Thai jasmine rice seedlings grew well and exhibited 100% survival when cultured under either the photomixotrophic or photoautotrophic systems in the absence of salt-stress (0 mM NaCl). On the other hand, the survival percentage of seedlings in both systems gradually decreased with increasing exposure time in the presence of 342 mM NaCl. The survival percentage of in vitro seedlings cultured photoautotrophically with 342 mM NaCl was significantly lower than those cultured photomixotrophically (Fig. 1), indicating that seedlings cultured under the photomixotrophic system tolerated salt-stress better than those cultured under the photoautotrophic system.

When cultured without salt stress, in vitro rice seedlings significantly showed 1.6 fold higher concentrations of the major pigments (chlorophyll a, chlorophyll b and total carotenoids) in photomixotrophic cultures compared to photoautotrophic cultures.

Image for - Physiological Responses of Rice Seedling (Oryza sativa L.) to Salt-stress Cultured under in vitro Photomixotrophic and Photoautotrophic Systems
Fig. 1: Survival percentage of Thai jasmine rice seedlings cultured under photoautotrophic and photomixotrophic systems with 342 mM NaCl and without NaCl for 0, 4, 8, 16 and 30 days

Image for - Physiological Responses of Rice Seedling (Oryza sativa L.) to Salt-stress Cultured under in vitro Photomixotrophic and Photoautotrophic Systems
Fig. 2: Concentrations of major pigments (chlorophyll a, chlorophyll b and carotenoid) of Thai jasmine rice seedlings cultured under photoautotrophic and photomixotrophic systems with 342 mM NaCl and without NaCl for 0, 2, 4 and 8 days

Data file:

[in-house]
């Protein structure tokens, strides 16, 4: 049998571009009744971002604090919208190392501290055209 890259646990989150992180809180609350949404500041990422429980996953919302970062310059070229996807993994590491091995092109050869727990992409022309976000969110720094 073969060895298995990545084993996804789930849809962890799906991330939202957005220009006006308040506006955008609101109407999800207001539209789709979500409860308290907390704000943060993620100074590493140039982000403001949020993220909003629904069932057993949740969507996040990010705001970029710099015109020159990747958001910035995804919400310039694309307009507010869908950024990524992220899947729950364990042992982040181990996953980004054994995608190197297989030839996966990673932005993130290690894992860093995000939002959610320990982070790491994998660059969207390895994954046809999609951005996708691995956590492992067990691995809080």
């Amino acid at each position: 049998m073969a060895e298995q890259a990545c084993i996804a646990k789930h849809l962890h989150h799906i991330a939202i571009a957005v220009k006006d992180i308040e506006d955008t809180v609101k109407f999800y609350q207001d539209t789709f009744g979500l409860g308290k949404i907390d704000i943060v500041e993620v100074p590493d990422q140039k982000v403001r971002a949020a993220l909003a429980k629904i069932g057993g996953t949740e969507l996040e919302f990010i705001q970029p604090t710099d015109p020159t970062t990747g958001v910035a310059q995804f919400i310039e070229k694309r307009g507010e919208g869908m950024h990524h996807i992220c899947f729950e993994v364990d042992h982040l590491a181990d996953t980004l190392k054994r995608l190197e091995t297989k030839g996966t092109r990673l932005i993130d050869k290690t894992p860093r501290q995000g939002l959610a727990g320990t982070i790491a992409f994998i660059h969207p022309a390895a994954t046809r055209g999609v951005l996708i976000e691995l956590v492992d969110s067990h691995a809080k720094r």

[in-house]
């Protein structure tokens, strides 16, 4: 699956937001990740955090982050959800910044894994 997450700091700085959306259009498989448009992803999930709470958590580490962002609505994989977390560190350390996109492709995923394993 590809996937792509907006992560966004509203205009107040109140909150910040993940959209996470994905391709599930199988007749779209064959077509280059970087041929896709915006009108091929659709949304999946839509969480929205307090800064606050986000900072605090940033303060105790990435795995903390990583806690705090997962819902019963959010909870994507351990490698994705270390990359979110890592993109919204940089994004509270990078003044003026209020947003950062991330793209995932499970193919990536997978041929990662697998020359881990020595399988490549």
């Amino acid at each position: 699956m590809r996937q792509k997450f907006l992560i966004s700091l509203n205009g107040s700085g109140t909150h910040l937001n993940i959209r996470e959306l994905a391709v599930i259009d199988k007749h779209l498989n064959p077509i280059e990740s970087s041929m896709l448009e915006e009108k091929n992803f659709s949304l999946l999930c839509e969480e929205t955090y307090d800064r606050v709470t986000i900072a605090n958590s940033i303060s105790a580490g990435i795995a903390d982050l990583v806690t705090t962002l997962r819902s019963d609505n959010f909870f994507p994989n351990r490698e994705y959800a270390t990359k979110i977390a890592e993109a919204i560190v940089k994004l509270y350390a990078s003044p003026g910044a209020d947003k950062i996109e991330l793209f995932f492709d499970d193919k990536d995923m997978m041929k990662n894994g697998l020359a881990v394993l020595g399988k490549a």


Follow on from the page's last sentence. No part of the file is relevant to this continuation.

Similarly, the major pigment concentrations, chlorophyll a, chlorophyll b and total carotenoid, of seedlings cultured photomixotrophically were 1.6, 1.4 and 1.3 times greater than those cultured photoautotrophically for 2, 4 or 6 days, respectively in the presence of 342 mM NaCl (Fig. 2). Likewise, in the absence of salt stress, the anthocyanin and flavonoid concentrations of seedlings grown under photomixotrophic systems were significantly accumulated higher than those grown photoautotrophic systems. The anthocyanin and flavonoid concentrations of in vitro seedlings cultured under either photomixotrophic or photoautotrophic growth conditions increased slightly after 2 days exposure to 342 mM NaCl, but continuously decreased after extended exposure (4-8 days) (Fig. 3).

Image for - Physiological Responses of Rice Seedling (Oryza sativa L.) to Salt-stress Cultured under in vitro Photomixotrophic and Photoautotrophic Systems
Fig. 3: Concentrations of minor pigments, anthocyanin (a) and flavonoid (b) of Thai jasmine rice seedlings cultured under photoautotrophic and photomixotrophic systems with 342 mM NaCl and without NaCl for 0, 2, 4 and 8 days

Image for - Physiological Responses of Rice Seedling (Oryza sativa L.) to Salt-stress Cultured under in vitro Photomixotrophic and Photoautotrophic Systems
Fig. 4: Relationship between pigment and net-photosynthetic rate of Thai jasmine rice seedlings cultured under photoautotrophic and photomixotrophic systems with 342 mM NaCl and without NaCl for 4 days